WriterofDreams Thu 30-Jun-11 15:42:48

Perhaps UK. I totally agree that some car/van drivers are very dangerous on the roads - I've had people pull out on me when I'm in a car! They clearly don't look at all when pulling out. However, I consider myself a very careful driver and I have had a couple of scares when bikes have been weaving in and out of traffic and have pulled up suddenly beside me. I think motorcyclists who've never driven a car assume it's easy to see them when in fact it isn't always that easy. As my DH said, now that he's a driver he's a much more careful pedestrian as he realises how easy it is for a driver to miss someone coming out onto a road or to not be able to stop in time.

OTheHugeManatee Thu 30-Jun-11 15:43:59

If you believe that it's reasonable for external rulemakers to take all decisions about personal safety on behalf of society, and impose a centrally-determined vision of risk management on the population, then YANBU - motorbikes are very dangerous.

If you believe that people shouldn't be infantilised by a nanny state but left to make their own decisions about personal risk then YABVU.

WriterofDreams Thu 30-Jun-11 15:46:22

I disagree with your argument that bikes are no more dangerous than cars Velveteen - the stats don't bear that out. In all types of accidents, single vehicle, multiple vehicle, vehicle versus wall etc you're between 10 and 35 times more likely to die or be seriously injured if you're on bike than if you're in a car. The fact of the matter is, if you're in a car you have a huge metal cage around you and a safety belt holding you in. On a bike any impact is pretty much guaranteed to send you flying in one direction or other and the only protection you have is a helmet and leathers. What frightens me is three horrible incidents witnessed by friends where a biker's head came off. The problem is your body and head are covered but your neck is very vulnerable. Hence the number of death and incidents of paralysis.

pingusmumtoo Thu 30-Jun-11 15:47:19

My DP rides almost every day, has done for years and years (and years and years grin) and has had a few accidents, luckily none were serious.
Two immediately spring to mind, one where a woman just drove into him at red traffic lights - he was OK, bike was a write off - and told the police officer he must have reversed into her. The other was when someone pulled out right in front of him and again, he was OK, bike was fixable, but again the driver accused him of riding too fast. I happened upon this accident and probably didn't help when I pointed out to the PC in a slightly shouty voice that if he was riding too fast he was unlikely to be standing up talking to us.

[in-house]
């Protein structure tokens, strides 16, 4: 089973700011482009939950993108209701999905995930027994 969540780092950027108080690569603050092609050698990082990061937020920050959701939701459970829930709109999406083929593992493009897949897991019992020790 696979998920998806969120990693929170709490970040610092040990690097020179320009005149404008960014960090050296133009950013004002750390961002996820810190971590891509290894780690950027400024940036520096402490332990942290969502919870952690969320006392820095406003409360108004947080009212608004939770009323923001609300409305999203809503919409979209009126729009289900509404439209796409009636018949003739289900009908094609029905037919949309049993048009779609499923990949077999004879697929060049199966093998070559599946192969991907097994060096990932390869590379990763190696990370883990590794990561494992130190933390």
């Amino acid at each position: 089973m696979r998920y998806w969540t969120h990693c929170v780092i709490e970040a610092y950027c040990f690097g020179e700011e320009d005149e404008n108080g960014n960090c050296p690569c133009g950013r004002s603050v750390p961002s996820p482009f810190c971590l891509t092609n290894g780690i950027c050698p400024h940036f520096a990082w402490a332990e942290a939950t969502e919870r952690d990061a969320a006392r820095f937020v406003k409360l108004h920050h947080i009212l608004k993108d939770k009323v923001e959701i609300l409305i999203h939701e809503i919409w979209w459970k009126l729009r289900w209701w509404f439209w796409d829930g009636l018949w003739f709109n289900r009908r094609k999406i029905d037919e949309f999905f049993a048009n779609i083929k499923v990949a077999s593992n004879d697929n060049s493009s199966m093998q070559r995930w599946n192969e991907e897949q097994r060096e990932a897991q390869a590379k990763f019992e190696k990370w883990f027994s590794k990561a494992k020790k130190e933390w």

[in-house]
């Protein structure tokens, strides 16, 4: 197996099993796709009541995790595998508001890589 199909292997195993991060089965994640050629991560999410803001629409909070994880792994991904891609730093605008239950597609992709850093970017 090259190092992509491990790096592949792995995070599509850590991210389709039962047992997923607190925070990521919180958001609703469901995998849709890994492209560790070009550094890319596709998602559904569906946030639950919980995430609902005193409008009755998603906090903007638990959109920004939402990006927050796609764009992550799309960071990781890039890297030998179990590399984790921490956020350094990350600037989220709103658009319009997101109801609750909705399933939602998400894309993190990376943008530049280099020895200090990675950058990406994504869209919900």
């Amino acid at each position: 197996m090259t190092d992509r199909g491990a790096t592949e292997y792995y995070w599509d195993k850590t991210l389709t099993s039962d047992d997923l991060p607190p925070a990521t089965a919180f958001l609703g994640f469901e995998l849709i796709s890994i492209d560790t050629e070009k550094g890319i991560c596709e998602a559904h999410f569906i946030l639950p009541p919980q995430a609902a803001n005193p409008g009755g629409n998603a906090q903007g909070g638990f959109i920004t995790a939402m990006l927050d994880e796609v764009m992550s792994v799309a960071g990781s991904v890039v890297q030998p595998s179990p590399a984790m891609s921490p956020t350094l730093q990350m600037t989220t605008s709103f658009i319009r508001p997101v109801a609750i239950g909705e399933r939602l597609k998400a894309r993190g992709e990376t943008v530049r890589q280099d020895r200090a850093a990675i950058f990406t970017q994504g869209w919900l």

I have (touches a whole forest) only come off once when a women I was overtaking on a dual carriageway pulled into me. Luckily I slid the bike and bar a pulled shoulder was fine - she drove off - but as it was the day before my test and I couldn't physically life the big bike off or onto the centre stand I had to take test on 125 blush - still passed though!
I have had my license for (ah-hem) over 15 years but TBH haven't ridden for a lot of that and certainly not since having DS (2.5) because I'm a bit nervous since becoming a mum.
Having said that I have recently had a yearning to go off for a ride on almost a weekly basis, so I may well get back into the saddle.
Only thing I will never do now is ride pillion with DP. Couldn't bear the thought of orphaning DS.
I would never ask DP to stop riding and I'm sure I won't like DS having a bike when he's growed up but it would be his choice, if they haven't been outlawed.

WriterofDreams Thu 30-Jun-11 15:48:04

That's the problem Manatee. I don't think the state should hold everyone's hand and tell them what's safe but at the same time I agree with them making car seats and seat belts mandatory. The problem, as others have pointed out, is where to draw the line.

MrsBethel Thu 30-Jun-11 15:48:17

MrsTwinks, your mate who was done for speeding on a bicycle - was that under a park bye-law or something? Because AFAIK speed limits on the open road apply specifically to motor vehicles.

WriterofDreams Thu 30-Jun-11 15:50:53

As an aside - my DH's grandad was done for speeding on a mobility scooter grin He was a nutter who souped it up.